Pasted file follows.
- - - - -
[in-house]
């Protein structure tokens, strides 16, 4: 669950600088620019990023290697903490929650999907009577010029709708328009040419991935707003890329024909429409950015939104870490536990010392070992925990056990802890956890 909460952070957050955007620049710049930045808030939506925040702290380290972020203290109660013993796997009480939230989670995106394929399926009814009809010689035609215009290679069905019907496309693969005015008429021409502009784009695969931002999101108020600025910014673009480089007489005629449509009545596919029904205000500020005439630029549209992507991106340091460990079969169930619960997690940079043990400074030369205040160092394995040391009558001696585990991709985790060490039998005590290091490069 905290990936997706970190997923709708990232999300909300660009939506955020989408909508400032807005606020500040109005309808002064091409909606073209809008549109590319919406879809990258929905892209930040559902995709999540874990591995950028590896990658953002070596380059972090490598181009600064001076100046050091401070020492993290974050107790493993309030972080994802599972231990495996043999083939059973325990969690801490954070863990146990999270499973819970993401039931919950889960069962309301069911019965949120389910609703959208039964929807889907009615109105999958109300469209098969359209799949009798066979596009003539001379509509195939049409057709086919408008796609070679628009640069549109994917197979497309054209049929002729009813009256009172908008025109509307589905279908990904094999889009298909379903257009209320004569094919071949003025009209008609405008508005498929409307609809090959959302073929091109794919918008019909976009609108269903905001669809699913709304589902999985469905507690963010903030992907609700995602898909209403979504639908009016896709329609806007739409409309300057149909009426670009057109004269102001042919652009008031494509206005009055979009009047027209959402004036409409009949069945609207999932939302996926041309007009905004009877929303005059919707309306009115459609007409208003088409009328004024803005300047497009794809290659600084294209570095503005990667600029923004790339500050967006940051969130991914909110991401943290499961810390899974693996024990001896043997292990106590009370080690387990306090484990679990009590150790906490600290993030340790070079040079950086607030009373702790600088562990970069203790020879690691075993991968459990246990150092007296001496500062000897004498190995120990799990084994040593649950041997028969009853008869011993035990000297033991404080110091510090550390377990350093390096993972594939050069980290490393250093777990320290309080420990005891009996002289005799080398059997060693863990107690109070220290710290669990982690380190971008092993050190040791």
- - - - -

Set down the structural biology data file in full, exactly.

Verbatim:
[in-house]
């Protein structure tokens, strides 16, 4: 669950600088620019990023290697903490929650999907009577010029709708328009040419991935707003890329024909429409950015939104870490536990010392070992925990056990802890956890 909460952070957050955007620049710049930045808030939506925040702290380290972020203290109660013993796997009480939230989670995106394929399926009814009809010689035609215009290679069905019907496309693969005015008429021409502009784009695969931002999101108020600025910014673009480089007489005629449509009545596919029904205000500020005439630029549209992507991106340091460990079969169930619960997690940079043990400074030369205040160092394995040391009558001696585990991709985790060490039998005590290091490069 905290990936997706970190997923709708990232999300909300660009939506955020989408909508400032807005606020500040109005309808002064091409909606073209809008549109590319919406879809990258929905892209930040559902995709999540874990591995950028590896990658953002070596380059972090490598181009600064001076100046050091401070020492993290974050107790493993309030972080994802599972231990495996043999083939059973325990969690801490954070863990146990999270499973819970993401039931919950889960069962309301069911019965949120389910609703959208039964929807889907009615109105999958109300469209098969359209799949009798066979596009003539001379509509195939049409057709086919408008796609070679628009640069549109994917197979497309054209049929002729009813009256009172908008025109509307589905279908990904094999889009298909379903257009209320004569094919071949003025009209008609405008508005498929409307609809090959959302073929091109794919918008019909976009609108269903905001669809699913709304589902999985469905507690963010903030992907609700995602898909209403979504639908009016896709329609806007739409409309300057149909009426670009057109004269102001042919652009008031494509206005009055979009009047027209959402004036409409009949069945609207999932939302996926041309007009905004009877929303005059919707309306009115459609007409208003088409009328004024803005300047497009794809290659600084294209570095503005990667600029923004790339500050967006940051969130991914909110991401943290499961810390899974693996024990001896043997292990106590009370080690387990306090484990679990009590150790906490600290993030340790070079040079950086607030009373702790600088562990970069203790020879690691075993991968459990246990150092007296001496500062000897004498190995120990799990084994040593649950041997028969009853008869011993035990000297033991404080110091510090550390377990350093390096993972594939050069980290490393250093777990320290309080420990005891009996002289005799080398059997060693863990107690109070220290710290669990982690380190971008092993050190040791």